Assemblymember, thanks so much for joining us. You’re in what? Your 11th, 12th day of a hunger strike. And the other people, who, some in wheelchairs, rolled through the Capitol yesterday, are in the third week. There are 21 days of hunger strike. Talk about what you’re demanding.
ASSEMBLYMEMBER MARCELA MITAYNES: Good morning, and thank you for having me.
You know, we’re asking for $3.5 billion. That would be on par with what other New York state employees have received in unemployment benefits and also in stimulus assistance. So, we’re asking for folks that weren’t able to qualify for any federal or state assistance to be compensated in this way, for the money to be retroactive to April 2020 through September of this year, when the benefits are supposed to continue.
And so, what we’re asking is to give folks an opportunity, who are trying to get out of this pandemic, like we all are, who are facing obstacles that nobody expected, who are suffering at no fault of their own. You know, I truly believe that this is the job of government. We’re supposed to provide for our people. And this is a moment where we need to step up.
JUAN GONZÁLEZ: Well, Assemblywoman Mitaynes, how would the excluded workers fund function, given the fact that many of the folks, as has been noted, are not necessarily in the employment system per se in terms of verification, in terms of the number of children in their family? How would this fund work, from your understanding of it?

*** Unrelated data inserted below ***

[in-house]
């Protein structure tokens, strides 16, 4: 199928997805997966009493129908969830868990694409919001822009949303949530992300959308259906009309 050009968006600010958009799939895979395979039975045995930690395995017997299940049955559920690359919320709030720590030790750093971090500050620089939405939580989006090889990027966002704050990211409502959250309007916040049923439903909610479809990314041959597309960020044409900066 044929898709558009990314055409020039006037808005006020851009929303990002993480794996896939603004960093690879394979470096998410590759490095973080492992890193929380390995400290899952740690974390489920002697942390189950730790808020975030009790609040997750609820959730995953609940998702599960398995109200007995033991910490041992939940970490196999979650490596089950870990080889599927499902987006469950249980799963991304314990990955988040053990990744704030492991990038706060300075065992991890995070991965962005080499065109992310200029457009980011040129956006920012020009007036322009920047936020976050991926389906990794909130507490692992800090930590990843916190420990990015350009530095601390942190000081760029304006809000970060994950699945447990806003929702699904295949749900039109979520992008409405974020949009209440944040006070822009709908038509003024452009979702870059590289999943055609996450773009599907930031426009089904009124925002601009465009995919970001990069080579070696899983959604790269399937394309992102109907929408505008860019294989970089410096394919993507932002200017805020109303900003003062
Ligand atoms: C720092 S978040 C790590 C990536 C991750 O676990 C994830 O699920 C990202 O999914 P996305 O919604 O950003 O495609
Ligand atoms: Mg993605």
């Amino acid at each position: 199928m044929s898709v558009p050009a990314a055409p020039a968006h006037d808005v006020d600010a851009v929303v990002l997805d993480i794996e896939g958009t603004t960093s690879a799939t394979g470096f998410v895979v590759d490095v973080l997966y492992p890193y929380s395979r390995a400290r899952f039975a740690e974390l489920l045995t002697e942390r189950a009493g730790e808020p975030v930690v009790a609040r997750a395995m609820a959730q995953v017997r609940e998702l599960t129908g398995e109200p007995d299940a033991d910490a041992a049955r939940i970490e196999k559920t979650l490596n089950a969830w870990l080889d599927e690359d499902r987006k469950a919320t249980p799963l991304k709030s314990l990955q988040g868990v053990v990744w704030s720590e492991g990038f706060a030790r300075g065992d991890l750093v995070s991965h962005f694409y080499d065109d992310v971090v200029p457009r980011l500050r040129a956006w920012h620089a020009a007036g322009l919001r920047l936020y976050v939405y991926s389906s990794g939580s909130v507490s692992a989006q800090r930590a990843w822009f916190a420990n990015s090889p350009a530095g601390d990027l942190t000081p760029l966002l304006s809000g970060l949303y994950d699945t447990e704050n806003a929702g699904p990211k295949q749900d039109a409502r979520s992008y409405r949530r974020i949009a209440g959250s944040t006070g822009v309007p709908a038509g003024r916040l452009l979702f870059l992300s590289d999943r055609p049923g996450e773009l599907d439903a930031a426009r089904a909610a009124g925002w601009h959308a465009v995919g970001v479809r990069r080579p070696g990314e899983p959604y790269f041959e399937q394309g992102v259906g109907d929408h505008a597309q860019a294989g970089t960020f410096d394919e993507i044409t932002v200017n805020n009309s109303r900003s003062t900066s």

ASSEMBLYMEMBER MARCELA MITAYNES: So, what we’re hearing — and we’re still trying to fight this — is it’s a two-tier system, the first tier getting the bulk of the money. But they have to have an ITN number. They have to prove they were employed. They want pay stubs, a letter from an employee — all things that are going to be very difficult, if not impossible, to produce. And the second tier, who can’t produce the things, are going to get a very small amount.
And so, it just doesn’t seem right that at the time when the city was asked to shut down, when people of privilege were able to shelter in place, that folks that didn’t have any other options, that needed to continue working, did, that were exposed, that then got sick. It’s just not right, and it’s not fair that they’re not given an opportunity to fight this pandemic, as well.
And so, to me, the fact that folks have gone on 21 days of a hunger strike to try and call attention to this immense need — folks haven’t received any type of assistance for over a year, and these are families with children, family with elders. And so, what’s ended up happening is communities have had to step in. And what we’ve seen is mutual aid come into place and try and provide and help where the government has failed. And so, for those people that are on hunger strike for 21 days, who are doing this not just for themselves but for all their immigrant neighbors throughout the state of New York, it would just be a real shame that they would not be able to qualify for the assistance that they truly need.
And the way that I look at this, this is not just giving them money, but this is an investment in our community, investment in our future, because they will then take the money and put it back into the economy, which is what we need. And this is a way that we can all begin to work together and thrive and get back on our feet.